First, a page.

Health care, health care, health care, right? Sure, hot hiring trends are typically focused on health care and technology, but how about recreation and day care? Dare we even say construction? There are pockets of expansion within various industries that continue to create a demand for workers.
Whether it's the hospitality field or gaming services (working for casinos), according to the Bureau of Labor Statistic's Occupational Outlook Handbook, the outlook is bright. Considering hospitality has a high turnover rate, it's a beneficial field for job seekers as is gaming, which as a field is growing faster than average. According to Erica Orange, vice president of Weiner, Edrich, Brown Inc., a New York-based futurist consulting firm, the trend is here to stay and may penetrate across non-traditional industries. For example, we could start seeing the creation of new job titles such as manager of recreation for local hospitals. As Orange explains, "Perhaps leisure for some will be the ability to fully disconnect from technology. For others it may mean being in a fully immersive virtual world. But despite individual differences, the desire is the same -- to escape."
The BLS indicates that construction as a field is expected to grow 19 percent by 2018 (the average job growth for all fields will be about 11 percent). All this is due to population expansion, deteriorating infrastructure and aging buildings. Orange notes, "Because of a rush to push everyone into higher education, we dismantled much of our vocational and technical training and lost sight, for a while, of the jobs that needed to get done on a local, manual skills basis." Plus, she says it's much harder to outsource jobs that require manual labor, so this field is outsource-proofed. "In a time of uncertainty, the 'inoutsourceable' and perhaps even more secure jobs will likely grow in popularity, demand and desirability," explains Orange.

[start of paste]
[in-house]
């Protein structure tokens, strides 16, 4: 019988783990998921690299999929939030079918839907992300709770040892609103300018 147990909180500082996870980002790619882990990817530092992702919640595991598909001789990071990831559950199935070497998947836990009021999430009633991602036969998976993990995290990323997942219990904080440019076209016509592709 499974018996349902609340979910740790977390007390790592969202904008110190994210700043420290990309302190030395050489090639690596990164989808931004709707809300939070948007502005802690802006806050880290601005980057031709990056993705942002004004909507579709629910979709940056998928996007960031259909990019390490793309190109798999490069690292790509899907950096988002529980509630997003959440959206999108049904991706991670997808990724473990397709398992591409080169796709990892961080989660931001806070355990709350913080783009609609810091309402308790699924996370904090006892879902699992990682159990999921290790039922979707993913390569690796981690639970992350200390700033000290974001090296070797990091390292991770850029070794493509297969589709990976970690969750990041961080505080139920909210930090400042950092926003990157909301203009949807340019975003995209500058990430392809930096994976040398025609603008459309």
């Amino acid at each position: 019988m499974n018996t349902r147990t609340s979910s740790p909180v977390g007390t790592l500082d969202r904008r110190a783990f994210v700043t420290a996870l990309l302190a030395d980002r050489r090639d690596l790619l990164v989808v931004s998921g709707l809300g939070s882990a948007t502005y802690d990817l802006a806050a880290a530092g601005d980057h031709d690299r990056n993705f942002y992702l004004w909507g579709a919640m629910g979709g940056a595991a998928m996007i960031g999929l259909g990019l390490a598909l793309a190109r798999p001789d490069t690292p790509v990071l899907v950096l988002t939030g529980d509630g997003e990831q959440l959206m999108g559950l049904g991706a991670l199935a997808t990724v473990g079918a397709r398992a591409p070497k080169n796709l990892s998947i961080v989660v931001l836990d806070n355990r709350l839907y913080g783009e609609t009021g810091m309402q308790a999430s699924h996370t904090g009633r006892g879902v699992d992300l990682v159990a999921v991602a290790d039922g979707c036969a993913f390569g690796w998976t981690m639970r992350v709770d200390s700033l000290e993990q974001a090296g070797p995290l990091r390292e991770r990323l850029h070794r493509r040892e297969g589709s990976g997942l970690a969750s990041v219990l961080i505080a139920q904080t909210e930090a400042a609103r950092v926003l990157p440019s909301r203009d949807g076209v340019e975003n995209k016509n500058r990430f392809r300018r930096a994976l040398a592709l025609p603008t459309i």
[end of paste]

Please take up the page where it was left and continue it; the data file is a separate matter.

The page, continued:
3. Child Care
Although retiring baby boomers create room for job opportunities within teaching and education, one field that's often overlooked in the industry is child care. Daniel Greenberg, chief marketing officer at SimplyHired.com, attributes the growth in child care employment opportunities to the economic uptick. During the recession if one parent was unemployed, there wasn't a need for day care since at least one parent was at home. He explains, "Now that both parents are getting back on their feet, the need arises." However, Daniel cautions that this current employment trend will likely level out and not grow exponentially after working parents fully immerse themselves back into employment outside the home.
4. Air Transportation
According to BLS data, regional airlines and low-cost carriers will present the best opportunities for pilots, as well as for air traffic controllers based on the need to replace workers who are retiring or plan to leave the occupation altogether. Above all, regardless of the industry, Dan Erling, author of 'MATCHED: A Systematic, Sane Process for Hiring the Right Person Every Time,' says there are two key hiring strategies. The first is hiring contractors "without immediately adding headcount." The second, "Extreme selectivity in the hiring process -- increased demand for the 'perfect' hire."
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